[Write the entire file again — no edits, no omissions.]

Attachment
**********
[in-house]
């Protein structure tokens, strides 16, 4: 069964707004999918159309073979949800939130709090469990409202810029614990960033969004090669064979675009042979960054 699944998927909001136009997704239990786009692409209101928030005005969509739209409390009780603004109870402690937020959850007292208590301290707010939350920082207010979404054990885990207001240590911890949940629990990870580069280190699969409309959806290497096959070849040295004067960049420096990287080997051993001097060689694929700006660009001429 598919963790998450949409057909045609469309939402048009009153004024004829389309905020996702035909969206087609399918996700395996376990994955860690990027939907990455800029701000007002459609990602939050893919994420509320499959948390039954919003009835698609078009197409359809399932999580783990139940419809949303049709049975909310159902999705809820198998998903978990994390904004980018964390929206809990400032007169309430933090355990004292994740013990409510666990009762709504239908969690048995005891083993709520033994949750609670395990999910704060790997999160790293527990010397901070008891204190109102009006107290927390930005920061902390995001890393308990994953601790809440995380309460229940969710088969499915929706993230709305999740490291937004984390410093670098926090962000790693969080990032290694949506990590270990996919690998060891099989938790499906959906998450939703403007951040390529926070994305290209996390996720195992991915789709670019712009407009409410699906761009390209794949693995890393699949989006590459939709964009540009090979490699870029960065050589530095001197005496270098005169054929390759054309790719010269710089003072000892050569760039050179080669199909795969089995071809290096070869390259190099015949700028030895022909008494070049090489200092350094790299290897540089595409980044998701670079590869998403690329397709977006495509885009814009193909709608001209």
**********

[in-house]
């Protein structure tokens, strides 16, 4: 069964707004999918159309073979949800939130709090469990409202810029614990960033969004090669064979675009042979960054 699944998927909001136009997704239990786009692409209101928030005005969509739209409390009780603004109870402690937020959850007292208590301290707010939350920082207010979404054990885990207001240590911890949940629990990870580069280190699969409309959806290497096959070849040295004067960049420096990287080997051993001097060689694929700006660009001429 598919963790998450949409057909045609469309939402048009009153004024004829389309905020996702035909969206087609399918996700395996376990994955860690990027939907990455800029701000007002459609990602939050893919994420509320499959948390039954919003009835698609078009197409359809399932999580783990139940419809949303049709049975909310159902999705809820198998998903978990994390904004980018964390929206809990400032007169309430933090355990004292994740013990409510666990009762709504239908969690048995005891083993709520033994949750609670395990999910704060790997999160790293527990010397901070008891204190109102009006107290927390930005920061902390995001890393308990994953601790809440995380309460229940969710088969499915929706993230709305999740490291937004984390410093670098926090962000790693969080990032290694949506990590270990996919690998060891099989938790499906959906998450939703403007951040390529926070994305290209996390996720195992991915789709670019712009407009409410699906761009390209794949693995890393699949989006590459939709964009540009090979490699870029960065050589530095001197005496270098005169054929390759054309790719010269710089003072000892050569760039050179080669199909795969089995071809290096070869390259190099015949700028030895022909008494070049090489200092350094790299290897540089595409980044998701670079590869998403690329397709977006495509885009814009193909709608001209």